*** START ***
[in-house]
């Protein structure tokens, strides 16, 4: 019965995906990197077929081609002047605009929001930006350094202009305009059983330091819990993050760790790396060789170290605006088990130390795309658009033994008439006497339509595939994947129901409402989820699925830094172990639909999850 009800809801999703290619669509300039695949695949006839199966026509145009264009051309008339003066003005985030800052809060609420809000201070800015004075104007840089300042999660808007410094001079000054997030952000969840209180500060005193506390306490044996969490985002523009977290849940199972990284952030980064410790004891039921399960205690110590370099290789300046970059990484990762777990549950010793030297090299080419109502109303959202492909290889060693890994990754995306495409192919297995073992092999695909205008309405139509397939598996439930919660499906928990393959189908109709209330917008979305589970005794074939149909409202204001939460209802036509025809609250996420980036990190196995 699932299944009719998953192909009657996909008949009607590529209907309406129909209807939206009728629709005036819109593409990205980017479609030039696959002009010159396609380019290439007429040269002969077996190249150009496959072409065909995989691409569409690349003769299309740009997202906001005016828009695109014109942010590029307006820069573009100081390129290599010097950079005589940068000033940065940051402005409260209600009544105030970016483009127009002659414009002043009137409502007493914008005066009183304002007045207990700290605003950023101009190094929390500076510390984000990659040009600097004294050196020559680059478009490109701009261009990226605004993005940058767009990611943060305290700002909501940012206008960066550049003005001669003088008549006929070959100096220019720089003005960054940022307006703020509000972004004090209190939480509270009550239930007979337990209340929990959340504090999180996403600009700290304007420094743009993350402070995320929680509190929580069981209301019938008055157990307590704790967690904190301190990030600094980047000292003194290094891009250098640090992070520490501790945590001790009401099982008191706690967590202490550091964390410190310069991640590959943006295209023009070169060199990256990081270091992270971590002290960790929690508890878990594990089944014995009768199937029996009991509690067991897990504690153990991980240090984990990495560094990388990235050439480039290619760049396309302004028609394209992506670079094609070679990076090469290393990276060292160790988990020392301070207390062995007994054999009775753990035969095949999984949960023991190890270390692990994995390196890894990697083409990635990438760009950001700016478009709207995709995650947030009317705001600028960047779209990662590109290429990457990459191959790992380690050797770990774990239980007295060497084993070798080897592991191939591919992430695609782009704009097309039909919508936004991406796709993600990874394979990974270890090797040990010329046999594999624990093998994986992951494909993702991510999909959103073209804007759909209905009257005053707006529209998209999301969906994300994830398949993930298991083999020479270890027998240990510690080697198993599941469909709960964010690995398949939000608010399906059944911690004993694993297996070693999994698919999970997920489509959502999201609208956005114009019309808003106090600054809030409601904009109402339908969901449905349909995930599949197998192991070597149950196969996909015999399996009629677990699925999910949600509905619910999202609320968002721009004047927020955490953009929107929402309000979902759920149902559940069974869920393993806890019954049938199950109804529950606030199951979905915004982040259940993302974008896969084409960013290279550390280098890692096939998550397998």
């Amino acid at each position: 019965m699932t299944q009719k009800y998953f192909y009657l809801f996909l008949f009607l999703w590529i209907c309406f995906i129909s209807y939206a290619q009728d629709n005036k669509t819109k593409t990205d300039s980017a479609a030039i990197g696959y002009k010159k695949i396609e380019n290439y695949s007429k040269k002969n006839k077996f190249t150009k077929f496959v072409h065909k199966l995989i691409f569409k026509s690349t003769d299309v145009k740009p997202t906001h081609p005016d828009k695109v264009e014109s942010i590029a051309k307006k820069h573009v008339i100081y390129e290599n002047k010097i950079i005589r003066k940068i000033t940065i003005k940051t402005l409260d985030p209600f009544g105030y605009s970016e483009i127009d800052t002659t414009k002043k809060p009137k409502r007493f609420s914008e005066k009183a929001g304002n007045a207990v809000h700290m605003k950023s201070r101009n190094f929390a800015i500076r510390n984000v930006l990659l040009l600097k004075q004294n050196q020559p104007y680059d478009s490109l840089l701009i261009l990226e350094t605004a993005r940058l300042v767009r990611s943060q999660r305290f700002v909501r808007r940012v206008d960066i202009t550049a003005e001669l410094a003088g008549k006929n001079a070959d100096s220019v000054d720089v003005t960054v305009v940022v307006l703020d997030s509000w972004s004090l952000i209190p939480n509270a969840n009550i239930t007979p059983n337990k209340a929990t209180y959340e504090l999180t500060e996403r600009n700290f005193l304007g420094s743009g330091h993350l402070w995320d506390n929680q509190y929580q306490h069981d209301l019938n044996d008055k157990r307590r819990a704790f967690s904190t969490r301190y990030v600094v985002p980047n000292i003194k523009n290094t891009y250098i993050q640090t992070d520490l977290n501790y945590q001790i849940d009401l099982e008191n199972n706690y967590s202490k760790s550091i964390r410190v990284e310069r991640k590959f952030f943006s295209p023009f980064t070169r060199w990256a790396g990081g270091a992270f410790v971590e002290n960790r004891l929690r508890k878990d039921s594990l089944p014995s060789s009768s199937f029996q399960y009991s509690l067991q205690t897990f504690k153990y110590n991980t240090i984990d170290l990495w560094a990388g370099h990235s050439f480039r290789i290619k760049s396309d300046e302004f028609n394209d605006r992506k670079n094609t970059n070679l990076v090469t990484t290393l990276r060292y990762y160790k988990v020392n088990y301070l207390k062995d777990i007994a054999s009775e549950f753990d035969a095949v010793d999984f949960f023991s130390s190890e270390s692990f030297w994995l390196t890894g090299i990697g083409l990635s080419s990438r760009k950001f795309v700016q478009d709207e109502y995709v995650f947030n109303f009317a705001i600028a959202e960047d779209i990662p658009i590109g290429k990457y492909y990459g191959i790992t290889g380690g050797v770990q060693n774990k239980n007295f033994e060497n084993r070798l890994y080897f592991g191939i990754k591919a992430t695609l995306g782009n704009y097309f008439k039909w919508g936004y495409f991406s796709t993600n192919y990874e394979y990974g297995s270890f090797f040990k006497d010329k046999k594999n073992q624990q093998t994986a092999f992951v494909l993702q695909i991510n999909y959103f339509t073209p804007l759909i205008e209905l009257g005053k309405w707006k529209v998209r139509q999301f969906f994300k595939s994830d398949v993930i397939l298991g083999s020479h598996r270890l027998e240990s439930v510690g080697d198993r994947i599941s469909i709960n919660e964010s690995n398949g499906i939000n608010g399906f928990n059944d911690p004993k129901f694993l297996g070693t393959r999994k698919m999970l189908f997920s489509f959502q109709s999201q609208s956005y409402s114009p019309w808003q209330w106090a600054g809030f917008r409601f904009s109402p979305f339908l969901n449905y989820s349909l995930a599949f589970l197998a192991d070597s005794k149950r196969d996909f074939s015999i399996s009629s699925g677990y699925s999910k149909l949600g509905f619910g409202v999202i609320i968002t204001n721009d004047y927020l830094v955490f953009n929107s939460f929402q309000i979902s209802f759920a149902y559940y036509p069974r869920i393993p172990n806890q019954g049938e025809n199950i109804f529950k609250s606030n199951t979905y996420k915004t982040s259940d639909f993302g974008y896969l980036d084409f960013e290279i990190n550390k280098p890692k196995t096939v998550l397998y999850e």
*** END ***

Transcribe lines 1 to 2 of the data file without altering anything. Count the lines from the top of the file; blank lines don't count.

[in-house]
């Protein structure tokens, strides 16, 4: 019965995906990197077929081609002047605009929001930006350094202009305009059983330091819990993050760790790396060789170290605006088990130390795309658009033994008439006497339509595939994947129901409402989820699925830094172990639909999850 009800809801999703290619669509300039695949695949006839199966026509145009264009051309008339003066003005985030800052809060609420809000201070800015004075104007840089300042999660808007410094001079000054997030952000969840209180500060005193506390306490044996969490985002523009977290849940199972990284952030980064410790004891039921399960205690110590370099290789300046970059990484990762777990549950010793030297090299080419109502109303959202492909290889060693890994990754995306495409192919297995073992092999695909205008309405139509397939598996439930919660499906928990393959189908109709209330917008979305589970005794074939149909409202204001939460209802036509025809609250996420980036990190196995 699932299944009719998953192909009657996909008949009607590529209907309406129909209807939206009728629709005036819109593409990205980017479609030039696959002009010159396609380019290439007429040269002969077996190249150009496959072409065909995989691409569409690349003769299309740009997202906001005016828009695109014109942010590029307006820069573009100081390129290599010097950079005589940068000033940065940051402005409260209600009544105030970016483009127009002659414009002043009137409502007493914008005066009183304002007045207990700290605003950023101009190094929390500076510390984000990659040009600097004294050196020559680059478009490109701009261009990226605004993005940058767009990611943060305290700002909501940012206008960066550049003005001669003088008549006929070959100096220019720089003005960054940022307006703020509000972004004090209190939480509270009550239930007979337990209340929990959340504090999180996403600009700290304007420094743009993350402070995320929680509190929580069981209301019938008055157990307590704790967690904190301190990030600094980047000292003194290094891009250098640090992070520490501790945590001790009401099982008191706690967590202490550091964390410190310069991640590959943006295209023009070169060199990256990081270091992270971590002290960790929690508890878990594990089944014995009768199937029996009991509690067991897990504690153990991980240090984990990495560094990388990235050439480039290619760049396309302004028609394209992506670079094609070679990076090469290393990276060292160790988990020392301070207390062995007994054999009775753990035969095949999984949960023991190890270390692990994995390196890894990697083409990635990438760009950001700016478009709207995709995650947030009317705001600028960047779209990662590109290429990457990459191959790992380690050797770990774990239980007295060497084993070798080897592991191939591919992430695609782009704009097309039909919508936004991406796709993600990874394979990974270890090797040990010329046999594999624990093998994986992951494909993702991510999909959103073209804007759909209905009257005053707006529209998209999301969906994300994830398949993930298991083999020479270890027998240990510690080697198993599941469909709960964010690995398949939000608010399906059944911690004993694993297996070693999994698919999970997920489509959502999201609208956005114009019309808003106090600054809030409601904009109402339908969901449905349909995930599949197998192991070597149950196969996909015999399996009629677990699925999910949600509905619910999202609320968002721009004047927020955490953009929107929402309000979902759920149902559940069974869920393993806890019954049938199950109804529950606030199951979905915004982040259940993302974008896969084409960013290279550390280098890692096939998550397998």